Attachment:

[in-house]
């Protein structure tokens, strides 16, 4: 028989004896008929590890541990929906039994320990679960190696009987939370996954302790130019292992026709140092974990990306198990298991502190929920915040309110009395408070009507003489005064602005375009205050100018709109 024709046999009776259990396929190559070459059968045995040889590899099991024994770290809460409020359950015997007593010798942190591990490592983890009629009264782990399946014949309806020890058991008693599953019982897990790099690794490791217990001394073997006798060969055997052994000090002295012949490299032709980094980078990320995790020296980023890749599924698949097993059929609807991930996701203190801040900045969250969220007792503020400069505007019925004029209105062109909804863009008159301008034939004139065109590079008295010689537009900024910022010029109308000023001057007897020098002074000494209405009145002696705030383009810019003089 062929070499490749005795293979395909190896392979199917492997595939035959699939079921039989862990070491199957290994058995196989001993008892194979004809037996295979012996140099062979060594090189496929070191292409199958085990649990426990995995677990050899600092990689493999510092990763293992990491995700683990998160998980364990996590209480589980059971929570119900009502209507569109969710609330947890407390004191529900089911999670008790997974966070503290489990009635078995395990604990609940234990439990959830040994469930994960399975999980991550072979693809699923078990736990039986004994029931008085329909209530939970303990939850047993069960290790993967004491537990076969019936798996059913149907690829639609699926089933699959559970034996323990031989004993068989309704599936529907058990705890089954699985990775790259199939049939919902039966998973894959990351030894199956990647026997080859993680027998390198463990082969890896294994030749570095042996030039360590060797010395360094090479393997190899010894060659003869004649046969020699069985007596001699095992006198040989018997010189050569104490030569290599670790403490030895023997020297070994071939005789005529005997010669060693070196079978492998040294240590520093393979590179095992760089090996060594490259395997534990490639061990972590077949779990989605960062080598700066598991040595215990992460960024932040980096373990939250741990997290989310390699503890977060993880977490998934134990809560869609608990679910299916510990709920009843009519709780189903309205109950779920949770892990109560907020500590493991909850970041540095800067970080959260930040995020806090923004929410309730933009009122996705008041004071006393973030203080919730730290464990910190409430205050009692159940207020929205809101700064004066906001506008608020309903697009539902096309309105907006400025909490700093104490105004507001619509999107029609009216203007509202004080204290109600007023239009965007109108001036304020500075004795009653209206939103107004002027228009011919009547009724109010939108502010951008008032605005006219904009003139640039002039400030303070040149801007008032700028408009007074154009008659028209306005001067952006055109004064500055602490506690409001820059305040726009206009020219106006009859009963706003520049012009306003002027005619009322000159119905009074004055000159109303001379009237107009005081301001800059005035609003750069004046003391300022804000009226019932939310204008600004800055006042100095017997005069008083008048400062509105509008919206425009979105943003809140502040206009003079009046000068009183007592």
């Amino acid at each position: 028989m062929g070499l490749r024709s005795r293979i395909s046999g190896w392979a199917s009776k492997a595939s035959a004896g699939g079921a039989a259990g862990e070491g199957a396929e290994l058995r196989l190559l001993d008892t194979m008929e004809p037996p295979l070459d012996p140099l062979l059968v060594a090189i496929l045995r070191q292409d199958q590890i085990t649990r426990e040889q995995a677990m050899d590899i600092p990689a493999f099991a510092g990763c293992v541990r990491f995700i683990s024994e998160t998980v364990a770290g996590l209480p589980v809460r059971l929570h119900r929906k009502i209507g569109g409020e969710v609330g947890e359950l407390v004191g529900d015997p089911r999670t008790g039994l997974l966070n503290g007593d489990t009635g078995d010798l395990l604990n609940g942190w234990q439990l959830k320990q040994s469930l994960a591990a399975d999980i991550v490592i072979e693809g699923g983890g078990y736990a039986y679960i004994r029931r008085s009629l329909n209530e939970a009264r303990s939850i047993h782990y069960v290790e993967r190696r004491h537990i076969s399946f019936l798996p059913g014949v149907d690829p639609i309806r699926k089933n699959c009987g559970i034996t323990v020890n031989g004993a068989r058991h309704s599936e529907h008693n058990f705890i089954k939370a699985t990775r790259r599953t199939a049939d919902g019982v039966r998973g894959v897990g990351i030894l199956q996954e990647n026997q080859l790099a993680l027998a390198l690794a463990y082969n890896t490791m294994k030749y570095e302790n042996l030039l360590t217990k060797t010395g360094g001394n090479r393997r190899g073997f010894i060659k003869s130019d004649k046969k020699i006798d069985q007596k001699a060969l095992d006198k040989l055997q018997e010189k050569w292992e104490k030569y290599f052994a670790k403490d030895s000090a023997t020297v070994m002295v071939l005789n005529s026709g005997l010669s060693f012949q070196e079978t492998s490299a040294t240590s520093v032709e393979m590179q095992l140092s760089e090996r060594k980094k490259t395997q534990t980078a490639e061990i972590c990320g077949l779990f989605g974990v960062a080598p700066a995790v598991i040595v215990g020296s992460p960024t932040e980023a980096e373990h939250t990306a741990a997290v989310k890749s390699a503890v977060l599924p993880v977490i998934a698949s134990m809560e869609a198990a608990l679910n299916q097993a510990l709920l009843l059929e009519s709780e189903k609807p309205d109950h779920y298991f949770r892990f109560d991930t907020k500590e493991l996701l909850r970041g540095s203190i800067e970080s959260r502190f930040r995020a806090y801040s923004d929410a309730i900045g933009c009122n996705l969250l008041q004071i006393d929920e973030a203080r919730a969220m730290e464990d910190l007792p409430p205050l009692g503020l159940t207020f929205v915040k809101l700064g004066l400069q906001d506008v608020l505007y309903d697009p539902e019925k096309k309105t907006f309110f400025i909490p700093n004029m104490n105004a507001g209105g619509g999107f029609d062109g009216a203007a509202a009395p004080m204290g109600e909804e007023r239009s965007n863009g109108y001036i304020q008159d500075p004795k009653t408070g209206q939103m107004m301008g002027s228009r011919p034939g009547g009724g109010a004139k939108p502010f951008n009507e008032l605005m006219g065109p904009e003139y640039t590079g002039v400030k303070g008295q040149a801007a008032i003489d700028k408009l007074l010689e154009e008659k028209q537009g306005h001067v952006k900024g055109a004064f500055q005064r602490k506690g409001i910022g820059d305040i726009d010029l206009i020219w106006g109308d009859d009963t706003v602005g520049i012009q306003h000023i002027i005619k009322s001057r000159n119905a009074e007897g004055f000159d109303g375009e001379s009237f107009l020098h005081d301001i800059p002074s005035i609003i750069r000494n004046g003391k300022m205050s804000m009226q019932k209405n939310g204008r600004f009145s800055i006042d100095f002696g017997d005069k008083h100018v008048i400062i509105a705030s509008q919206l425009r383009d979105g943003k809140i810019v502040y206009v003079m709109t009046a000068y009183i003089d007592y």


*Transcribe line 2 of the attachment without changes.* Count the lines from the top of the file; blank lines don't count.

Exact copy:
């Protein structure tokens, strides 16, 4: 028989004896008929590890541990929906039994320990679960190696009987939370996954302790130019292992026709140092974990990306198990298991502190929920915040309110009395408070009507003489005064602005375009205050100018709109 024709046999009776259990396929190559070459059968045995040889590899099991024994770290809460409020359950015997007593010798942190591990490592983890009629009264782990399946014949309806020890058991008693599953019982897990790099690794490791217990001394073997006798060969055997052994000090002295012949490299032709980094980078990320995790020296980023890749599924698949097993059929609807991930996701203190801040900045969250969220007792503020400069505007019925004029209105062109909804863009008159301008034939004139065109590079008295010689537009900024910022010029109308000023001057007897020098002074000494209405009145002696705030383009810019003089 062929070499490749005795293979395909190896392979199917492997595939035959699939079921039989862990070491199957290994058995196989001993008892194979004809037996295979012996140099062979060594090189496929070191292409199958085990649990426990995995677990050899600092990689493999510092990763293992990491995700683990998160998980364990996590209480589980059971929570119900009502209507569109969710609330947890407390004191529900089911999670008790997974966070503290489990009635078995395990604990609940234990439990959830040994469930994960399975999980991550072979693809699923078990736990039986004994029931008085329909209530939970303990939850047993069960290790993967004491537990076969019936798996059913149907690829639609699926089933699959559970034996323990031989004993068989309704599936529907058990705890089954699985990775790259199939049939919902039966998973894959990351030894199956990647026997080859993680027998390198463990082969890896294994030749570095042996030039360590060797010395360094090479393997190899010894060659003869004649046969020699069985007596001699095992006198040989018997010189050569104490030569290599670790403490030895023997020297070994071939005789005529005997010669060693070196079978492998040294240590520093393979590179095992760089090996060594490259395997534990490639061990972590077949779990989605960062080598700066598991040595215990992460960024932040980096373990939250741990997290989310390699503890977060993880977490998934134990809560869609608990679910299916510990709920009843009519709780189903309205109950779920949770892990109560907020500590493991909850970041540095800067970080959260930040995020806090923004929410309730933009009122996705008041004071006393973030203080919730730290464990910190409430205050009692159940207020929205809101700064004066906001506008608020309903697009539902096309309105907006400025909490700093104490105004507001619509999107029609009216203007509202004080204290109600007023239009965007109108001036304020500075004795009653209206939103107004002027228009011919009547009724109010939108502010951008008032605005006219904009003139640039002039400030303070040149801007008032700028408009007074154009008659028209306005001067952006055109004064500055602490506690409001820059305040726009206009020219106006009859009963706003520049012009306003002027005619009322000159119905009074004055000159109303001379009237107009005081301001800059005035609003750069004046003391300022804000009226019932939310204008600004800055006042100095017997005069008083008048400062509105509008919206425009979105943003809140502040206009003079009046000068009183007592």